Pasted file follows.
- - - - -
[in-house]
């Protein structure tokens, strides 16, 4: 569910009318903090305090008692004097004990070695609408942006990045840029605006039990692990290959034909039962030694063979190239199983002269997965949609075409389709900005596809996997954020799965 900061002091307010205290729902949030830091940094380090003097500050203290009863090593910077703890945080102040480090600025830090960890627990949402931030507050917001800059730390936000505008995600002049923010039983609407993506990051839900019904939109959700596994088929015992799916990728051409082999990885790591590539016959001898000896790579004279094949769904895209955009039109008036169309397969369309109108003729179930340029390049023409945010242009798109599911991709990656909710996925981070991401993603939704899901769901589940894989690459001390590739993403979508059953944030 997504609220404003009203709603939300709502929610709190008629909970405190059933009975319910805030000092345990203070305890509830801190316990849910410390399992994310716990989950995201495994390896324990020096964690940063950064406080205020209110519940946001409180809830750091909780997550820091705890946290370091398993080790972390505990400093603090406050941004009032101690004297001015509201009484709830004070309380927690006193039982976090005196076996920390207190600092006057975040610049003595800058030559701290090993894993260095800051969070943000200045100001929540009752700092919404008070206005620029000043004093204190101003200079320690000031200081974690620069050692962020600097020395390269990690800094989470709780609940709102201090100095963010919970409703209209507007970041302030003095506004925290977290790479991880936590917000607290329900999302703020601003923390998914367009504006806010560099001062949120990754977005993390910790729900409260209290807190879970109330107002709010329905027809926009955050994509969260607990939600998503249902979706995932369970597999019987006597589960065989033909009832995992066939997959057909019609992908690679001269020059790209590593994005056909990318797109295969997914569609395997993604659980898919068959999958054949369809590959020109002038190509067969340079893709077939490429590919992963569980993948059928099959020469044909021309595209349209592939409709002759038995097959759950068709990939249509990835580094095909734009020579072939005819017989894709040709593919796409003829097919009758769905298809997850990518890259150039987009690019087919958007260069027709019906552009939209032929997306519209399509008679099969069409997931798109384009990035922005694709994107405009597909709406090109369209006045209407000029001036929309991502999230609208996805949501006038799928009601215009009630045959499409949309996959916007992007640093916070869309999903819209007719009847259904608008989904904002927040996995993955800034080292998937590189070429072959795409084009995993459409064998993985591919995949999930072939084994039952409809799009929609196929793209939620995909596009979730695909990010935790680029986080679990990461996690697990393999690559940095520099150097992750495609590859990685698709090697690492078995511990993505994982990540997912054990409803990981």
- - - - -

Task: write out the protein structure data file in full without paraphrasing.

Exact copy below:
[in-house]
């Protein structure tokens, strides 16, 4: 569910009318903090305090008692004097004990070695609408942006990045840029605006039990692990290959034909039962030694063979190239199983002269997965949609075409389709900005596809996997954020799965 900061002091307010205290729902949030830091940094380090003097500050203290009863090593910077703890945080102040480090600025830090960890627990949402931030507050917001800059730390936000505008995600002049923010039983609407993506990051839900019904939109959700596994088929015992799916990728051409082999990885790591590539016959001898000896790579004279094949769904895209955009039109008036169309397969369309109108003729179930340029390049023409945010242009798109599911991709990656909710996925981070991401993603939704899901769901589940894989690459001390590739993403979508059953944030 997504609220404003009203709603939300709502929610709190008629909970405190059933009975319910805030000092345990203070305890509830801190316990849910410390399992994310716990989950995201495994390896324990020096964690940063950064406080205020209110519940946001409180809830750091909780997550820091705890946290370091398993080790972390505990400093603090406050941004009032101690004297001015509201009484709830004070309380927690006193039982976090005196076996920390207190600092006057975040610049003595800058030559701290090993894993260095800051969070943000200045100001929540009752700092919404008070206005620029000043004093204190101003200079320690000031200081974690620069050692962020600097020395390269990690800094989470709780609940709102201090100095963010919970409703209209507007970041302030003095506004925290977290790479991880936590917000607290329900999302703020601003923390998914367009504006806010560099001062949120990754977005993390910790729900409260209290807190879970109330107002709010329905027809926009955050994509969260607990939600998503249902979706995932369970597999019987006597589960065989033909009832995992066939997959057909019609992908690679001269020059790209590593994005056909990318797109295969997914569609395997993604659980898919068959999958054949369809590959020109002038190509067969340079893709077939490429590919992963569980993948059928099959020469044909021309595209349209592939409709002759038995097959759950068709990939249509990835580094095909734009020579072939005819017989894709040709593919796409003829097919009758769905298809997850990518890259150039987009690019087919958007260069027709019906552009939209032929997306519209399509008679099969069409997931798109384009990035922005694709994107405009597909709406090109369209006045209407000029001036929309991502999230609208996805949501006038799928009601215009009630045959499409949309996959916007992007640093916070869309999903819209007719009847259904608008989904904002927040996995993955800034080292998937590189070429072959795409084009995993459409064998993985591919995949999930072939084994039952409809799009929609196929793209939620995909596009979730695909990010935790680029986080679990990461996690697990393999690559940095520099150097992750495609590859990685698709090697690492078995511990993505994982990540997912054990409803990981």